Our application entitled """"""""Breast Cancer Bone Metastasis"""""""" is focused on the characterization of specific biomarkers (PTHrP(12-48) and IL-8) that we have identified in the circulation of breast cancer patients with bone metastasis. Currently, a barrier to understanding and treating diseases of interest to NIH/NCI, such as breast cancer bone metastasis, is the paucity of sensitive and specific biomarkers. The biomarker profile we have identified and validated contains PTHrP(12-48) and IL-8 and discriminates breast cancer patients with and without bone metastasis with a sensitivity and specificity of (98% and 82% respectively). These molecules have the potential to increase the accuracy of bone metastasis diagnosis in the clinical setting, provide new mechanistic insight into tumor-induced changes in bone metabolism and possibly even improve the assessment of breast cancer bone metastasis patient outcomes.
Aim 1 will improve our existing assay and measure PTHrP(12-48) and IL-8 in patient plasma and human breast cancer specimens.
Aim 2 will explore the mechanism of action of tumor-derived IL-8 in the regulation of osteoclastogenesis. Importantly, we will also obtain genetic evidence for direct effects of IL-8 on osteoclast formation in vivo and determine if IL-8 expression can rescue the osteopetrotic bone phenotype of RANKL-/- mice.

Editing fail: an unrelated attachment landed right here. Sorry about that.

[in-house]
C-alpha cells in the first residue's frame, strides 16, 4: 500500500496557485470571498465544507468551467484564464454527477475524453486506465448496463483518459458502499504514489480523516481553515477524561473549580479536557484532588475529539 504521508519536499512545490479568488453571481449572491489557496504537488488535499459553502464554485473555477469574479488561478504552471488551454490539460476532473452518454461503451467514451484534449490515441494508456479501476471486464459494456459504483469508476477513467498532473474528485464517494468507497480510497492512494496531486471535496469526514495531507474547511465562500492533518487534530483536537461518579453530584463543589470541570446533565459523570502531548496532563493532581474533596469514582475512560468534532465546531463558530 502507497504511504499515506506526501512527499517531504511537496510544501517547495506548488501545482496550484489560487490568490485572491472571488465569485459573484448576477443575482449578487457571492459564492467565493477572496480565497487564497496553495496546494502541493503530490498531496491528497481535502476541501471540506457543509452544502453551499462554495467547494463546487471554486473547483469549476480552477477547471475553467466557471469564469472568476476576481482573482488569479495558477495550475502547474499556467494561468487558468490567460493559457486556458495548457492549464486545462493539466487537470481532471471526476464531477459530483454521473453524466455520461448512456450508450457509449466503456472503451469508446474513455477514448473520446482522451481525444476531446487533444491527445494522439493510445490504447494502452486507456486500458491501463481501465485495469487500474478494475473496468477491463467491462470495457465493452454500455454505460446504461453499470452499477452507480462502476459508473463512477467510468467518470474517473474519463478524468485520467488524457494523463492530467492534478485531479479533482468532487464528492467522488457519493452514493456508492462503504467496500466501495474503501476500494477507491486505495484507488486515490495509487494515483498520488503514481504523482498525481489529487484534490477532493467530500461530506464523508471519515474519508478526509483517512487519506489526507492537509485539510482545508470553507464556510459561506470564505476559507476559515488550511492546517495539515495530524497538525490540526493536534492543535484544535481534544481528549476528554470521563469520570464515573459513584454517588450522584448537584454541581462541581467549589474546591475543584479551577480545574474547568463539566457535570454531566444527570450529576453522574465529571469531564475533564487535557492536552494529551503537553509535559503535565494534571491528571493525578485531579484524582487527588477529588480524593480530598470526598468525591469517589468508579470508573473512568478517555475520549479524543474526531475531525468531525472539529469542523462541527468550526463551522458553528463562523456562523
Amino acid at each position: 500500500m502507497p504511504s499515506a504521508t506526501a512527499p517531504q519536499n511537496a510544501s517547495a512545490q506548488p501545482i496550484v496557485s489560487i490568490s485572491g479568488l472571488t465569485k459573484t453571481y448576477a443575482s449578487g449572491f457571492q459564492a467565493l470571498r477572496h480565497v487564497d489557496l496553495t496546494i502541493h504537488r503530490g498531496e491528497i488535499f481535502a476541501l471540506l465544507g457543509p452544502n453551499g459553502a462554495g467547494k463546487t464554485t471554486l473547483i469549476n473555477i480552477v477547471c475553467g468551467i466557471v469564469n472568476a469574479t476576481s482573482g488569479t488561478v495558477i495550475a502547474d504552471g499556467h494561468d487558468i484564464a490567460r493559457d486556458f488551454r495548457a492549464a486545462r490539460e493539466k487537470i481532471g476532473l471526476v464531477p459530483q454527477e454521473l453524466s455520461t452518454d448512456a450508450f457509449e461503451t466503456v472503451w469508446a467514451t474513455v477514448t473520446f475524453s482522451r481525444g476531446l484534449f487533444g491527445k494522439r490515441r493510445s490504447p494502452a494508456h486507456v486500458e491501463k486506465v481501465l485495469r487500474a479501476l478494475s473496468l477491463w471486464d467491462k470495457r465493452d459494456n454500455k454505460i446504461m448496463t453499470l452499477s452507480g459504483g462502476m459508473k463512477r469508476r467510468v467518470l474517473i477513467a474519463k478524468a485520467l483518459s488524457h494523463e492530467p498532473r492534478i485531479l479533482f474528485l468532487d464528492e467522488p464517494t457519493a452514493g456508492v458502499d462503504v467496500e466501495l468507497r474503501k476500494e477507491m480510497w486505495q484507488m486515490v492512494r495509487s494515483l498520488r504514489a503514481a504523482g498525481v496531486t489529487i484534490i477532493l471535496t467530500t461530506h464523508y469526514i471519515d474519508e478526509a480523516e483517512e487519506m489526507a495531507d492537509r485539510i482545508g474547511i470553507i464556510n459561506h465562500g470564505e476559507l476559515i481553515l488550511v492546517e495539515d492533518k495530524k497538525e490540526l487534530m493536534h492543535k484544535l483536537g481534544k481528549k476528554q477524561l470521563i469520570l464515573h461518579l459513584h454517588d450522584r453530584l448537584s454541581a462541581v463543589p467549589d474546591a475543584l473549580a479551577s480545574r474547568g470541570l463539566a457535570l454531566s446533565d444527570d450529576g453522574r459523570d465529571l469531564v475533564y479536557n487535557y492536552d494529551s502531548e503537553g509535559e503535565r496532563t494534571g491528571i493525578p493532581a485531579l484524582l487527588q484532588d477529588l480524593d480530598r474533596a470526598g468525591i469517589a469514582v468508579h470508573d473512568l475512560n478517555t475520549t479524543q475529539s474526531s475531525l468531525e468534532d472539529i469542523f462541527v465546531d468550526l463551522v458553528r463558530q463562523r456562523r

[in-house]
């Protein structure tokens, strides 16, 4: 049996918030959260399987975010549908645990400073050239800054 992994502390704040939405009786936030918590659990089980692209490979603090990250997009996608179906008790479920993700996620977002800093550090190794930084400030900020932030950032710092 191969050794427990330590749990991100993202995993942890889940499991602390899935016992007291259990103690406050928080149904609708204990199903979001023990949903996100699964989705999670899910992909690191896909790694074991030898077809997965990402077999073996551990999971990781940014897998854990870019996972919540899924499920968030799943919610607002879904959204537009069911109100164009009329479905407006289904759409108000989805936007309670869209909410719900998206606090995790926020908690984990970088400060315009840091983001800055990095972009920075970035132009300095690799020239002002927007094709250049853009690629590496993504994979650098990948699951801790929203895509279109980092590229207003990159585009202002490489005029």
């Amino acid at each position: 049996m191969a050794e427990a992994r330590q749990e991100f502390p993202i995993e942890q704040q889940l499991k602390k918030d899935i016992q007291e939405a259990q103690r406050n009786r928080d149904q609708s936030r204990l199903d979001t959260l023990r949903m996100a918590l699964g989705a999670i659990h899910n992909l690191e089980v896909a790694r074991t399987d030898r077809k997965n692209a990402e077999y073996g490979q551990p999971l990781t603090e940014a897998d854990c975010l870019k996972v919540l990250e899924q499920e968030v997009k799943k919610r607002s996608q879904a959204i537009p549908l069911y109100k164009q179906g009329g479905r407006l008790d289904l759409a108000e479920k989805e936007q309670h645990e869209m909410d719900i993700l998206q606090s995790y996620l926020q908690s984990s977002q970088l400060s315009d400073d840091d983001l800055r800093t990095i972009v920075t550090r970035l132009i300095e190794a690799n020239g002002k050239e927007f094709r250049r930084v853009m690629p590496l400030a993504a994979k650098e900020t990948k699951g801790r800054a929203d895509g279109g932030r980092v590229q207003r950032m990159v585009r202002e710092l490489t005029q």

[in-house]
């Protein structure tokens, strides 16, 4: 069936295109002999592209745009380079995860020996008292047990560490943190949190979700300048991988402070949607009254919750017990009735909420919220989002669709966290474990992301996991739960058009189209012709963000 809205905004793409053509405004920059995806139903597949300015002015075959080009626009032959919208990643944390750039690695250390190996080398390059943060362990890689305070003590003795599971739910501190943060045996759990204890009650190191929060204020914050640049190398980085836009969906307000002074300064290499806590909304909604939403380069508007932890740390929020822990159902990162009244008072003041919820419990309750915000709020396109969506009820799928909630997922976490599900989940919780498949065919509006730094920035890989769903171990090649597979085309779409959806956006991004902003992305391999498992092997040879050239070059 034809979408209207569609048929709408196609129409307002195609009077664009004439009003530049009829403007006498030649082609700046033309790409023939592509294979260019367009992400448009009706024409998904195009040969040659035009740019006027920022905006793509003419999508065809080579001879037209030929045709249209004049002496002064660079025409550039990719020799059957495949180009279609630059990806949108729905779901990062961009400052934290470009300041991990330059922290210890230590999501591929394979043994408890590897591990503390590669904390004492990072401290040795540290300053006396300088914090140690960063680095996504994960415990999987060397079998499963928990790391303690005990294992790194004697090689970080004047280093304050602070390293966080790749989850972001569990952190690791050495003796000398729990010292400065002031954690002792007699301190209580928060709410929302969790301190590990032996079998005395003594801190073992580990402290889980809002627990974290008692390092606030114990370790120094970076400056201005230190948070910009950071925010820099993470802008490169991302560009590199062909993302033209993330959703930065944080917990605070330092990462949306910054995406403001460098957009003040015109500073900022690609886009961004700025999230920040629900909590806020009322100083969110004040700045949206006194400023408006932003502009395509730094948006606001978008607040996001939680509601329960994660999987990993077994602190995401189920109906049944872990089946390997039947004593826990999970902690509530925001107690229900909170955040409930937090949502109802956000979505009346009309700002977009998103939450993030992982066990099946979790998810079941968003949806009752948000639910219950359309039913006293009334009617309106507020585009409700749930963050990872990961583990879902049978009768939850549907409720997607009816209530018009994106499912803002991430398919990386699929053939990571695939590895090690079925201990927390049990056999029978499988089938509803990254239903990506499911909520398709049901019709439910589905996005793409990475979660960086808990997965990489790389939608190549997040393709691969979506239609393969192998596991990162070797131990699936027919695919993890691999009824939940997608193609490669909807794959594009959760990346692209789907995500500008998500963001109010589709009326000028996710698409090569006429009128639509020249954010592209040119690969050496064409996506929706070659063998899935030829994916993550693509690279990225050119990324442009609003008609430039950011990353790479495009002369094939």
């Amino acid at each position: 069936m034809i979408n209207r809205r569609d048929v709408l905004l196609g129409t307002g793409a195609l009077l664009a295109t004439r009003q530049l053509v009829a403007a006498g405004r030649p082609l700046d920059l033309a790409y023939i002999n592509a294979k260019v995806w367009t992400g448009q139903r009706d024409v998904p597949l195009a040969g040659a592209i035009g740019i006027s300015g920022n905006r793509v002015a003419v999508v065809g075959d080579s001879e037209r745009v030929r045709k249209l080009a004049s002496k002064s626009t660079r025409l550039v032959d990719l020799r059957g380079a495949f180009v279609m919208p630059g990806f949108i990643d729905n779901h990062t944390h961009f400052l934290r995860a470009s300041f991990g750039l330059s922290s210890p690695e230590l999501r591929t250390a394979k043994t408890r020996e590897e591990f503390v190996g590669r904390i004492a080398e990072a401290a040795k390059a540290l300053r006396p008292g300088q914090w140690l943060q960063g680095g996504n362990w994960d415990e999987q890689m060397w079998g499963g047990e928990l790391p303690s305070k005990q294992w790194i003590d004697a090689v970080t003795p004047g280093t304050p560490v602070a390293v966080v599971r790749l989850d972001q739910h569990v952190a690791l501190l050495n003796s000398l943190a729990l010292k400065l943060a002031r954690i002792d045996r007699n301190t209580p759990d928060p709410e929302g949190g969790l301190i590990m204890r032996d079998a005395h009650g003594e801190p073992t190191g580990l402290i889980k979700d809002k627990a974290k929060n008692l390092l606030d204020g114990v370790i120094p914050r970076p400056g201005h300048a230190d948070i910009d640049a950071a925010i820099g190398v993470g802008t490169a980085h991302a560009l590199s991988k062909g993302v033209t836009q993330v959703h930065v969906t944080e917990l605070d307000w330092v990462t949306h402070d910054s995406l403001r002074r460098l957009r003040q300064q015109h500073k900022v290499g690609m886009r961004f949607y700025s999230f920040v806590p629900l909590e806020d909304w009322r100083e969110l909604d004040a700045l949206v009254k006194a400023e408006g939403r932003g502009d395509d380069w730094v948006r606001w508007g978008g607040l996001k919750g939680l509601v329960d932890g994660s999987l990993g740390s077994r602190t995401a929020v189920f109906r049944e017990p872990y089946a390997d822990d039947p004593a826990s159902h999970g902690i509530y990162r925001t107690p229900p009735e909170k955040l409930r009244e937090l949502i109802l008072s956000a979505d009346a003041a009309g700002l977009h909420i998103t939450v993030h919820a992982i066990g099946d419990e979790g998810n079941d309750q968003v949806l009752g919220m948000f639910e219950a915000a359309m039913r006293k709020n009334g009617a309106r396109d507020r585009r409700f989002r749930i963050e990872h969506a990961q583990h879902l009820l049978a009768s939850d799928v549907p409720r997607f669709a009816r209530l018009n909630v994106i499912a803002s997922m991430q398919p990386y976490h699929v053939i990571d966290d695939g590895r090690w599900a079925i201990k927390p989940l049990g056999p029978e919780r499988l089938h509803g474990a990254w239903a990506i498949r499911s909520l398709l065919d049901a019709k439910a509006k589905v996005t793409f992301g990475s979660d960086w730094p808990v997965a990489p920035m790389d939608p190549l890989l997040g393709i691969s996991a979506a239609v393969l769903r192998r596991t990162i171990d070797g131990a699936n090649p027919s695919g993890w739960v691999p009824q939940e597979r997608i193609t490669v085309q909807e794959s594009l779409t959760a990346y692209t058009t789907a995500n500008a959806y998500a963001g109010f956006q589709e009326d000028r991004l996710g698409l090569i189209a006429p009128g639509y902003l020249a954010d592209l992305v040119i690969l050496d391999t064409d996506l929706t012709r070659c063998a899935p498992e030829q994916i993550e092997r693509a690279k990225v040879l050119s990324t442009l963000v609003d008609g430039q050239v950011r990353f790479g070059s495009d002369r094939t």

Aim 3 will correlate other clinically relevant parameters such as survival, tumor burden and time-to-next SRE with our existing proteomic dataset, and then independently validate and identify the correlated biomarkers using untested archival patient plasma. The studies proposed will significantly impact the field by providing new information regarding the progression of breast cancer bone metastasis. If successful clinically, PTHrP(12-48) and IL-8 have the potential to be utilized as biochemical markers for the evaluation of breast cancer bone metastasis that may predict breast cancer burden and possibly even patient survival.

Public Health Relevance

The long-term goal of our research is to identify the circulating biomarkers in breast cancer patients that predict the development of bone metastasis. We have identified two such circulating biomarkers (PTHrP(12- 48) and IL-8). Currently, the diagnosis of bone metastasis usually involves a PET or bone scan, which cannot detect a metastasis until it is ~7mm. As such, the studies we propose will identify the tumor-derived IL-8 signaling pathways that directly regulate osteoclastogenesis and have the potential to provide a more sensitive and specific test for the detection of breast cancer bone metastasis.

National Institute of Health (NIH)
National Cancer Institute (NCI)
Research Project (R01)
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Skeletal Biology Development and Disease Study Section (SBDD)
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Lively, Tracy (LUGO)
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University of Arkansas for Medical Sciences
Schools of Medicine
Little Rock
United States
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